Charlie (Brendan Fraser) tells his students to write honestly. His words of inspiration are told in his English classes behind a computer screen in his living room, in the house that he hasn’t left in years.
Darren Aronofsky’s 2022 film adaptation of Samuel D. Hunter’s play The Whale gives its viewers a glimpse into obese father Charlie’s dying quest to reconnect with his daughter Ellie (Sadie Sink), while examining the circumstances that caused a divide between them in the first place.
The film, which received a prolonged standing ovation in its debut at the 79th Venice International Film Festival, was released in the United States on Dec. 9.
Charlie’s life fell apart after he left his family to pursue a relationship with a man, only for his new partner to die soon after. After the loss of his boyfriend and estrangement from his loved ones, Charlie only found solace in food, eventually becoming a recluse in his own home.
Charlie takes every step with embarrassment and darts his eyes in shame. He’s accepted his decrepit circumstances but not the pain that he has both experienced and caused from not seeing his daughter in eight years.
The film takes place during the last days of Charlie’s life, as he is suffering from congestive heart failure and refuses to go to the hospital for treatment.
Fraser’s talent is what makes the film deserving of its accolades. Fraser skillfully emulates the complex emotions and subtle mannerisms of a regretful, reclusive man. He teases shades of Charlie’s past and buried personality, bringing the audience to care about the character’s fate and empathize with his mistakes.
Several visitations are made to Charlie’s home on the last days of life. His estranged daughter, former wife, the sister of his recently deceased partner, a pizza delivery man, and a missionary each visit his house. Each of these characters each bring Charlie closer to his acceptance of death.
While Fraser demonstrates his momentous acting skill and dedication to the role of Charlie, the visitors felt underwritten. They exist merely as plot points in Fraser’s path to redemption rather than their own developed characters. Liz (Hong Chau), Charlie’s caregiver and only friend—who is also the sister of his dead partner—is written as a stoic nurse with a hard exterior that is unraveled as the plot continues. Yet, her lines present themselves as contrived and shallow.
The movie is ironic and self-aware, positioning Charlie as a persistently positive and unstirred figure despite the miserable and dire situation he has created for himself. Charlie seizes every moment as a chance for reflection and gratitude even as he is being continuously put down by people in his life or events out of his control.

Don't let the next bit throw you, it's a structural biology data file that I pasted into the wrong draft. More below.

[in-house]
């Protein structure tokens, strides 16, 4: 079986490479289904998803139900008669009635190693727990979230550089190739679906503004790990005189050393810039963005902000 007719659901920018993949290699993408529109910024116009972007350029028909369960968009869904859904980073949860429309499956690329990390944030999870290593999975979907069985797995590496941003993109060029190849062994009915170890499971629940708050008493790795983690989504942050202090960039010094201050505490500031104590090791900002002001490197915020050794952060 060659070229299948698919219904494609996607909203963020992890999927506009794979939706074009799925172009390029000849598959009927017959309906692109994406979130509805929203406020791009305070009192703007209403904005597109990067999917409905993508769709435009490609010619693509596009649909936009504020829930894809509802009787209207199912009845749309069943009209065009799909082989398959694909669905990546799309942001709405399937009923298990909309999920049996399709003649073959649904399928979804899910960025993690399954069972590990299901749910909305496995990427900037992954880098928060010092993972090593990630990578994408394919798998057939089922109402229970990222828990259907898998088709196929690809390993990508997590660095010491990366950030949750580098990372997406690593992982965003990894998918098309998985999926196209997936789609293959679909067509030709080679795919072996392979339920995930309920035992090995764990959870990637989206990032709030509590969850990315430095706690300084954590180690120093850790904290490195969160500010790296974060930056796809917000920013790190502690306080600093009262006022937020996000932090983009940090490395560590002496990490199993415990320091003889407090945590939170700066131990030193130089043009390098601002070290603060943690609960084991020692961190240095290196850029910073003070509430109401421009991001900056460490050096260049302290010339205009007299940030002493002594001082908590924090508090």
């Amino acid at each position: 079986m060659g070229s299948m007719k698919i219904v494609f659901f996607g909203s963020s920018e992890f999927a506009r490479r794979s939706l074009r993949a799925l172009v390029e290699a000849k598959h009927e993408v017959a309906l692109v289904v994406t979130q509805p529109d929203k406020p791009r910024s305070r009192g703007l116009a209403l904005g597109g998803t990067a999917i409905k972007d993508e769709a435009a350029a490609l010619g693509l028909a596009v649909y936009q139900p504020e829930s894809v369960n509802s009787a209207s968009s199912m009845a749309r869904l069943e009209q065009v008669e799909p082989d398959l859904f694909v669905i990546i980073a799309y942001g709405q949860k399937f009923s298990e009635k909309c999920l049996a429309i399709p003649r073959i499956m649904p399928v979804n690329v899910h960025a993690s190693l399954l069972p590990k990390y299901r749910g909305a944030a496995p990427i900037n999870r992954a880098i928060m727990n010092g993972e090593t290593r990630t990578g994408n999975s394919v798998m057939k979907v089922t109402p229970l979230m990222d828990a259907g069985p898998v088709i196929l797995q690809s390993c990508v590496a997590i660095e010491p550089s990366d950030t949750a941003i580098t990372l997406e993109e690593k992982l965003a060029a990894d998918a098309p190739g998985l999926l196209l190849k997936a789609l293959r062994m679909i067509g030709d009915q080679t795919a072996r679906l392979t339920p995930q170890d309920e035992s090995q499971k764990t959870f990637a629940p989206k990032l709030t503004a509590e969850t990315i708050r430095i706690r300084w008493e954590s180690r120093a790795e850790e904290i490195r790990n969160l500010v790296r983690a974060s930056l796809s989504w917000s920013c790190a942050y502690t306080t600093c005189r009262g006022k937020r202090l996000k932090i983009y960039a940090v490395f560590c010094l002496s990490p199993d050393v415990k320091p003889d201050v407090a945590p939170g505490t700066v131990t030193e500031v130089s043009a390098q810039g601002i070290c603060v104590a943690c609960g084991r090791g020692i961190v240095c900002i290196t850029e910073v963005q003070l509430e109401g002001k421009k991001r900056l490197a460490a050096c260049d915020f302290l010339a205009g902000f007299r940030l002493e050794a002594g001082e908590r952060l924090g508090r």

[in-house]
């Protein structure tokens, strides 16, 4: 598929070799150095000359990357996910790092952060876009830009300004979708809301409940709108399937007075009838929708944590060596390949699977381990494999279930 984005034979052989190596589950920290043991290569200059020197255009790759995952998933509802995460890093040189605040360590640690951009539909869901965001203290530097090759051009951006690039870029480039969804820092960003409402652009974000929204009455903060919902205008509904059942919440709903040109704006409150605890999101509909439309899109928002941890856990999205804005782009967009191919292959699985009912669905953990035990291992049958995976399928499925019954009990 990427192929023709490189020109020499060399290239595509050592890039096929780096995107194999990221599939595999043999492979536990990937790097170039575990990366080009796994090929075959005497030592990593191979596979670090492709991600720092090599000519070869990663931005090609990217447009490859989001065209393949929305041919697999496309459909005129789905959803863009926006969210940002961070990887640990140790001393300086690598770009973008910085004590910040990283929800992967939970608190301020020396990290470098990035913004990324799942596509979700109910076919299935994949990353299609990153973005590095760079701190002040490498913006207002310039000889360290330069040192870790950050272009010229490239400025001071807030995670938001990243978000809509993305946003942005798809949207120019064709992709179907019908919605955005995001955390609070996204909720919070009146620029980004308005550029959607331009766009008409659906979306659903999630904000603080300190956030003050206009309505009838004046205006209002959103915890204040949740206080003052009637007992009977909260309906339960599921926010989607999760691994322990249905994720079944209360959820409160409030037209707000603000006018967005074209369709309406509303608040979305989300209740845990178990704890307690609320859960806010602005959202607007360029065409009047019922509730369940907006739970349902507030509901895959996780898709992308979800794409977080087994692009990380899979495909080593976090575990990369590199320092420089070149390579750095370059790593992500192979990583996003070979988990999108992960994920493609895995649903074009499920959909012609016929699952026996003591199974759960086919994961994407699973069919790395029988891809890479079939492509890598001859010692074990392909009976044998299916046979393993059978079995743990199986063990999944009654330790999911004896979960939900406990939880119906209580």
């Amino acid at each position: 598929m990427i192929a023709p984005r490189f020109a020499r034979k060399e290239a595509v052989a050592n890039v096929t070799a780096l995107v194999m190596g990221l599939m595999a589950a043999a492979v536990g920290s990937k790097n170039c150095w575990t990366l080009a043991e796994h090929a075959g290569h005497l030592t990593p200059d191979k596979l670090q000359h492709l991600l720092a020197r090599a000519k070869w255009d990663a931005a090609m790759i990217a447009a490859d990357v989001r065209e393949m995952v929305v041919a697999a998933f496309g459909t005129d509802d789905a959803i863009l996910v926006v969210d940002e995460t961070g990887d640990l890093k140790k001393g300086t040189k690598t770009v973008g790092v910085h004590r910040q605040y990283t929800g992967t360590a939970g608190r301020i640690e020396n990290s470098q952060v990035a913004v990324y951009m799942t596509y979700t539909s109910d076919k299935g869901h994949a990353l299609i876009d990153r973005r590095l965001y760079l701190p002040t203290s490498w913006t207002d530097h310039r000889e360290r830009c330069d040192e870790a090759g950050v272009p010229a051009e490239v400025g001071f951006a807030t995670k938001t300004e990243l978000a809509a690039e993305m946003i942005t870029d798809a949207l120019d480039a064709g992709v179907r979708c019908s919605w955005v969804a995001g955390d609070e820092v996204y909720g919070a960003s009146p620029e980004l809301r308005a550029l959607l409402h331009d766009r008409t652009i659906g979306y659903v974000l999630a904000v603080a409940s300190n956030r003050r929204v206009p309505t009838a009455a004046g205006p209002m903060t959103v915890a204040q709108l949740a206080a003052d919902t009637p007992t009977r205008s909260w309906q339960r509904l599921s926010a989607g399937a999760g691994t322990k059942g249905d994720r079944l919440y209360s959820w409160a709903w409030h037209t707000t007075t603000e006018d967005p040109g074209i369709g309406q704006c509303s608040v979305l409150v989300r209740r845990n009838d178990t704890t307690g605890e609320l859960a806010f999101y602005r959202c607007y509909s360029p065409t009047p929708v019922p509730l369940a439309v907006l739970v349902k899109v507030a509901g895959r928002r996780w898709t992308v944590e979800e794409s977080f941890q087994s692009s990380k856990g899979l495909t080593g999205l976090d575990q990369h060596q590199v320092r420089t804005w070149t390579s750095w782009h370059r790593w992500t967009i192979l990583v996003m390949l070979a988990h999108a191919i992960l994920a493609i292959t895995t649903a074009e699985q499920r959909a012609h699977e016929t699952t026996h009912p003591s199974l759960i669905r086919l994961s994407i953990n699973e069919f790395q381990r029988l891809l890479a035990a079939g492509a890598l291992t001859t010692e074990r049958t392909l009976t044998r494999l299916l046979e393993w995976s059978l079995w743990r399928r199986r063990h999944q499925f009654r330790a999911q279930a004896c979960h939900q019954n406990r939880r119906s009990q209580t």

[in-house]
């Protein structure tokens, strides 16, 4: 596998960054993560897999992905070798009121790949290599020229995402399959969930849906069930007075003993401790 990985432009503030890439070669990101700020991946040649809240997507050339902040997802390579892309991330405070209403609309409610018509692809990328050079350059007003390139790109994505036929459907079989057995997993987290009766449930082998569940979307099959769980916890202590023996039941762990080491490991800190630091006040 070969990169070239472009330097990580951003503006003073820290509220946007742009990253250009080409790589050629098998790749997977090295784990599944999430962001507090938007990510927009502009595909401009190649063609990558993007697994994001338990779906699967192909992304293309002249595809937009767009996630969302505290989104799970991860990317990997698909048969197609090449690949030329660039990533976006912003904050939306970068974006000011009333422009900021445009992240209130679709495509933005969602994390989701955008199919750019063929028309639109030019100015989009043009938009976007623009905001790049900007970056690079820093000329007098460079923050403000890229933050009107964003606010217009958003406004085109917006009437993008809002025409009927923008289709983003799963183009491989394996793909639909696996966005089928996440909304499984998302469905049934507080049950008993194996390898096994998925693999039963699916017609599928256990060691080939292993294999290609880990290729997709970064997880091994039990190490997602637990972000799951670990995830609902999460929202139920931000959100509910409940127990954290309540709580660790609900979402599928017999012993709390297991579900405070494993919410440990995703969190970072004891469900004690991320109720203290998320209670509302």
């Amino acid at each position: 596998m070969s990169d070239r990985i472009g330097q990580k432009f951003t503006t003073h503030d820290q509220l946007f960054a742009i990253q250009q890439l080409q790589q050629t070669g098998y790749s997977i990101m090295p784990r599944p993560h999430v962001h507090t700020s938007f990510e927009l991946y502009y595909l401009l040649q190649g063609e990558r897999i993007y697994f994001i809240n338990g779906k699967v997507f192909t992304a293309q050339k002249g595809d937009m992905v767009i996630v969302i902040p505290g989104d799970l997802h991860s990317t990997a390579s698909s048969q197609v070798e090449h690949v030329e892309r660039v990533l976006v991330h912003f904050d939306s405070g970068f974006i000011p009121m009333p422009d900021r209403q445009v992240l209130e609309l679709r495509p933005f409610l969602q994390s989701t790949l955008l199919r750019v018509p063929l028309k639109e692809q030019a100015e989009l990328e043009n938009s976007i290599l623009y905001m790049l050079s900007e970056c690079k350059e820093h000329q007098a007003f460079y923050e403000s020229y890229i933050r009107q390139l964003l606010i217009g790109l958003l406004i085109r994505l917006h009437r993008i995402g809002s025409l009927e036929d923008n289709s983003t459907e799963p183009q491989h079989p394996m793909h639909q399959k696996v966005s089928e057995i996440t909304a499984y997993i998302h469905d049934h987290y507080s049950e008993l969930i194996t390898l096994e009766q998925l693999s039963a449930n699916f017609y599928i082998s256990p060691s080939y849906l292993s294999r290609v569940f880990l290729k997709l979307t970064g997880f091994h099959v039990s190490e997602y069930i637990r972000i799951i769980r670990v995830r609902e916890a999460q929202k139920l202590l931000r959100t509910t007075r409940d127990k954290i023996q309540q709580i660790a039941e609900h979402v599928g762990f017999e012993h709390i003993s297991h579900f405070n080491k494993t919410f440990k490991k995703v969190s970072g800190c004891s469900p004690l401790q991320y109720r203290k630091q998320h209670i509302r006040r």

“Who would want me to be part of their life?” he asks in a conversation with his daughter.
The reality is no one did. While the characters cared for his life, they didn’t want him to be a part of theirs—Charlie is subjected to mere visits that lasted no more than a couple hours. His daughter abuses and ridicules him, but Charlie remains happy that he can see her face, hear her voice, and marvel at her intelligence.
Throughout The Whale, Charlie continually apologizes for inconveniences he creates, revealing to viewers that he is sorry for the burden of his existence. He needs help picking a dropped key off the ground and a friend to make a sandwich for him.
Characters in the film enter scenes as conveniently as they would in a play, reminding viewers of The Whale’s original form. The film takes place in Charlie’s home, exhausting the audience into a sense of claustrophobia in its hard-to-watch drab and melancholy atmosphere.
It becomes increasingly uncomfortable for viewers to watch him make messes when eating and try to stand up off the couch that he’s contained his life to. Aronofsky paints Charlie’s life in a morbid setting with food stains on his tee shirt, clutter, and takeout boxes on every countertop.
In one scene, Charlie goes out to his porch to pick up his daily pizza order, but accidentally runs into the delivery driver, whom he’s only previously spoken to through the door. His fear of judgment from others is met when this acquaintance looks in horror at Charlie and runs off at the sight of his size.
The Whale is markedly different from most of Aronofsky’s films which incorporate surrealist elements, such as Requiem For A Dream, Pi, and The Fountain. In contrast, The Whale comes off as more simple and bare.
The Whale possesses a clear, goal-driven narrative that comes across as shallow. The plot is merely moved by action and reaction scenes from type-cast characters. The otherwise unprovocative script, however, was elevated with the swooning film score playing during pivotal moments in the film.
Charlie tells his daughter that originality is the highest form of writing. The Whale meets this criteria in the original idea of the film, but Aronofsky’s execution is a restricted and, at times, unambitious interpretation of Hunter’s original play.